Three Faculty Named UB Distinguished Professors

Published February 24, 2011 This content is archived.

Three of the five faculty members named UB Distinguished Professors for 2011 are in the School of Medicine and Biomedical Sciences.

The designation recognizes full professors who have achieved distinction and are national or international leaders in their fields.

The UB Distinguished Professor designation was created by the Office of the Provost to recognize full professors who have achieved distinction and are national or international leaders in their fields.

The new UB Distinguished Professors, whose accomplishments are described below, are:

Paul R. Knight, III, MD, PhD

Paul Knight, MD, PhD.

Knight joined the UB faculty in 1992 as a professor of anesthesiology and microbiology and chair of the Department of Anesthesiology. He served as chair until 1998, when he stepped down to devote more time to research and clinical activities. He continues to maintain administrative duties in the department, serving as senior vice chair for research and director of the MD-PhD Program.

Knight’s research focuses on the effects of inhalation anesthetics on lung function, with specific emphasis on the relationship between anesthetics and viral infection, and the inflammatory process in lung tissue following the inhalation of vomit due to surgery or accidental causes.

A prolific scholar, he has published 115 papers in premier peer-review journals in the field, and was editor of the seventh edition of Wylie and Churchill-Davidson’s “A Practice of Anesthesia,” the premier textbook in anesthesiology. He has authored or co-authored 27 book chapters, including a chapter in “A Practice of Anesthesia.”

He has held appointments on numerous review committees and panels for the National Institutes of Health, the March of Dimes, the American Society of Anesthesiologists and the American Heart Association, among others. He has moderated and chaired scientific sessions at annual meetings of professional scientific societies, and has delivered more than 80 invited lectures on his specialty, as well as on his translational research, in this country and around the world.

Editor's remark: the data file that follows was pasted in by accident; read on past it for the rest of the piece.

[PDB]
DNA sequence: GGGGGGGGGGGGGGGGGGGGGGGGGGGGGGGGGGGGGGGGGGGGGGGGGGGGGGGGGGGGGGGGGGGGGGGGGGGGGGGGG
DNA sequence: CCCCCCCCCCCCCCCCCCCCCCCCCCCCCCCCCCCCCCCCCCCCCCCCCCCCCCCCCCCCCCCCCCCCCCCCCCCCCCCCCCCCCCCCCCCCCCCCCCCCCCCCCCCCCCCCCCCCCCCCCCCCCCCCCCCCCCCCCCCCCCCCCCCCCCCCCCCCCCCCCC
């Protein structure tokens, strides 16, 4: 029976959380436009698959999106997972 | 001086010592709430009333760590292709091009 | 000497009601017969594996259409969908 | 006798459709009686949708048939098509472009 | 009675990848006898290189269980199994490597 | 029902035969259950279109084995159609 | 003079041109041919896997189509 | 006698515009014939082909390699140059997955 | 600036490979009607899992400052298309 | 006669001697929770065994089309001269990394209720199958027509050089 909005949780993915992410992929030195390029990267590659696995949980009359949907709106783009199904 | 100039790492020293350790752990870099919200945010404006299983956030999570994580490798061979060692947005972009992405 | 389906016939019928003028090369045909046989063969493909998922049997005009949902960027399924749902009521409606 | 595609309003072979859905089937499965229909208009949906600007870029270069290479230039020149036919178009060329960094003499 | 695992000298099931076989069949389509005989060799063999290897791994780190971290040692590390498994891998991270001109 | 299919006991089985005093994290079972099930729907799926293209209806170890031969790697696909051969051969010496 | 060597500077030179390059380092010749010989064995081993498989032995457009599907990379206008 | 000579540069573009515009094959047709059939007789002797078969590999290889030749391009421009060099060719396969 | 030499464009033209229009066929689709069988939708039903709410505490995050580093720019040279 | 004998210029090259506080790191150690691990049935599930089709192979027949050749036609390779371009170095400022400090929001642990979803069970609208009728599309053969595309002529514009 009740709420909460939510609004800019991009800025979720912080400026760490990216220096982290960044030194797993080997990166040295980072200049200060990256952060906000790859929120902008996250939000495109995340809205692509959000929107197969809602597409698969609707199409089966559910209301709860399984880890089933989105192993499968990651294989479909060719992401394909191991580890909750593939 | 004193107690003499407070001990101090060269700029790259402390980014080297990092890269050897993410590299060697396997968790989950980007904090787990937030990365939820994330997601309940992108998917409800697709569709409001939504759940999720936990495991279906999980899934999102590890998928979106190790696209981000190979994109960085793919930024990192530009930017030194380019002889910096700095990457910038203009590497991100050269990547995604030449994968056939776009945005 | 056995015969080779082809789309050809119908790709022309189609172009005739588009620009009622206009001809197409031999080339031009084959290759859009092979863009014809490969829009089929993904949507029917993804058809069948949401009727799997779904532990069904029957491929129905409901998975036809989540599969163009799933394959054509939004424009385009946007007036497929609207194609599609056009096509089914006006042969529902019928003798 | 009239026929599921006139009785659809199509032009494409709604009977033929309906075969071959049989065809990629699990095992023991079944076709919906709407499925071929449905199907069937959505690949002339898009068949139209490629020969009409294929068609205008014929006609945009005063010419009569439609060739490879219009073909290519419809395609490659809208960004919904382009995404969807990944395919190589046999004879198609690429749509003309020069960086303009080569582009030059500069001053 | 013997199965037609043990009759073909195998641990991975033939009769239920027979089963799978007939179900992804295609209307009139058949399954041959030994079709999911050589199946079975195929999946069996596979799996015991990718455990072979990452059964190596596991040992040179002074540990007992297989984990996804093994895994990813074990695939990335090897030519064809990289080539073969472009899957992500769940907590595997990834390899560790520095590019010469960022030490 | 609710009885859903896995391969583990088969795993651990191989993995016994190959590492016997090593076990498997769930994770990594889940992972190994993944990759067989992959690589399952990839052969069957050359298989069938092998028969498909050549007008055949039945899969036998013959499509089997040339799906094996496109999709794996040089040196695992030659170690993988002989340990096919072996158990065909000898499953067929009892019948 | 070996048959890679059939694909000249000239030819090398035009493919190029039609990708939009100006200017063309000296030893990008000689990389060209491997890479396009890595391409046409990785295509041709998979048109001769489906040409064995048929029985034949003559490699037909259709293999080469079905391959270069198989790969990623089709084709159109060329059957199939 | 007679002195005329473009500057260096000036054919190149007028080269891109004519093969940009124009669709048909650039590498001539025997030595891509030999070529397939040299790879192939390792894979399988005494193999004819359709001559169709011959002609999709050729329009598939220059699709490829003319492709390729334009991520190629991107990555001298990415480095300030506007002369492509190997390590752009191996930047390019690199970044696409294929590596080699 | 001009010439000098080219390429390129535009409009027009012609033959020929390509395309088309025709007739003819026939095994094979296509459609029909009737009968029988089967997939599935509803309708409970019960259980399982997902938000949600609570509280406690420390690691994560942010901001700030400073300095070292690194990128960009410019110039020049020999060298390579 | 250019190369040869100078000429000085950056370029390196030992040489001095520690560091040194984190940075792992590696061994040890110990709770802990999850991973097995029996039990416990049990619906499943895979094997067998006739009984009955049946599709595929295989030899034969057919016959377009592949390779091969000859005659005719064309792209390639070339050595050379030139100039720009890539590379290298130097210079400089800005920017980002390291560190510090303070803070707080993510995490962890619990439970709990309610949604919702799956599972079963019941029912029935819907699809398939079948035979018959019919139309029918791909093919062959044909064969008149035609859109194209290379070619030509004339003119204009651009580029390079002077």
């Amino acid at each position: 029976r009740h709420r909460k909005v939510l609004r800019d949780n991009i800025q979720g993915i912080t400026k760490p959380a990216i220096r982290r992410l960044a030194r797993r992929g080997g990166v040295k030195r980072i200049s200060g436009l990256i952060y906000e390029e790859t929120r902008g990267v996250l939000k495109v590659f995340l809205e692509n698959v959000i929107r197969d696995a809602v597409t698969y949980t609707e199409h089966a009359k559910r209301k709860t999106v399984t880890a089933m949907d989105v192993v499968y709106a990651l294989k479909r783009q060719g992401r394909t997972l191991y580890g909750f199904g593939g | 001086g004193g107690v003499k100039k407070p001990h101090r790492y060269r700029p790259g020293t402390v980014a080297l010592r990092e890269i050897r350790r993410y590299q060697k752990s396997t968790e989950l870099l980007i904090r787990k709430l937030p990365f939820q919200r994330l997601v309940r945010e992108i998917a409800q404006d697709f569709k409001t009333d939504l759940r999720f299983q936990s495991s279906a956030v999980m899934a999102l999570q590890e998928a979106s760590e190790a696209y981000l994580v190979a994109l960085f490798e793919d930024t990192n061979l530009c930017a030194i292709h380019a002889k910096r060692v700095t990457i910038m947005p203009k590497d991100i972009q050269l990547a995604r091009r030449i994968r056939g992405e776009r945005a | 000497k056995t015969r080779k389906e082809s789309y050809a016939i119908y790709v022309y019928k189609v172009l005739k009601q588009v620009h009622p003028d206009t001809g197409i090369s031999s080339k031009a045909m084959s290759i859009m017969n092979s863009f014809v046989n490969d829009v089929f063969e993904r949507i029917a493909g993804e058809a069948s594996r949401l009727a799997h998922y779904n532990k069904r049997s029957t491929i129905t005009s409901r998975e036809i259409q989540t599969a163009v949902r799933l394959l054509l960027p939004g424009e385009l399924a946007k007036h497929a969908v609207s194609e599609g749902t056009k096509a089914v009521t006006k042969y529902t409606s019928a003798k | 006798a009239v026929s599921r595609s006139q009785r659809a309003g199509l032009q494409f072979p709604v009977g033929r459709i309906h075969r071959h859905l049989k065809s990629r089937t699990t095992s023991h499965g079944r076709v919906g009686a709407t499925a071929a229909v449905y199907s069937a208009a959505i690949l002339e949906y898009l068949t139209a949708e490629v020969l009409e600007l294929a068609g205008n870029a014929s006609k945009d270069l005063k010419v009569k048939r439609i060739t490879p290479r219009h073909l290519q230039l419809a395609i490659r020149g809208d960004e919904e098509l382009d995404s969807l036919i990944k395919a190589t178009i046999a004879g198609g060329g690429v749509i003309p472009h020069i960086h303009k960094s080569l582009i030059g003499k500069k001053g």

He received the medical school’s 2010 Stockton Kimball Award for outstanding contributions to scholarship and to furthering the overall mission of the school.

Teresa Quattrin, MD

Teresa Quattrin, MD.

A UB faculty member since 1987, Quattrin also serves as pediatrician-in-chief at Women and Children’s Hospital of Buffalo, chief of the department’s Division of Endocrinology and Diabetes and director of the hospital’s Diabetes Center, which she established in 1990.

Quattrin is an internationally known expert in childhood diabetes and obesity. Her clinical practice and research focus on pediatric diabetes, insulin resistance, obesity and insulin-like growth factors.

Her research has been funded continuously since the mid-1980s, including grants from Eli Lilly, Genentech, Pfizer and the American Diabetes Association. She is the principal investigator on a $2.5 million NIH grant to study how family-based primary care can impact obesity in youth, and received one of five Type 2 Diabetes Center of Excellence grants from the New York State Department of Health to screen youth at increased risk of developing the disease.

Elected to the prestigious Society for Pediatric Research in 2003, Quattrin has delivered 14 national and three international invited lectures, and serves as associate editor of Diabetes Care, the premier journal in the field.

Stanley A. Schwartz, MD, PhD

Stanley Schwartz, MD.

A UB faculty since 1992, Schwartz also is director of the Division of Allergy, Immunology and Rheumatology in the medical school.

He studies the immunoregulatory process, immunodeficiency diseases and cancer, and is a leading authority on the relationship between drug abuse and AIDS.

For the past 15 years, he has received more than $7 million in NIH funding to study the effects of cocaine and heroin on immunological and neurological pathogenesis, including the brain disorders of encephalopathy associated with AIDS.

He has published 175 papers, most in top-ranked, peer-reviewed journals, and five book chapters; edited two books; and was guest editor for a volume of the Journal of Clinical Immunology devoted to immunoglobulin therapy—a key research area in which he is widely recognized.

Schwartz has received numerous honors for his work, including the Stockton Kimball Award, a UB Sustained Academic Achievement Award and the Meller Award for Outstanding Research from Memorial Sloan-Kettering Cancer Center.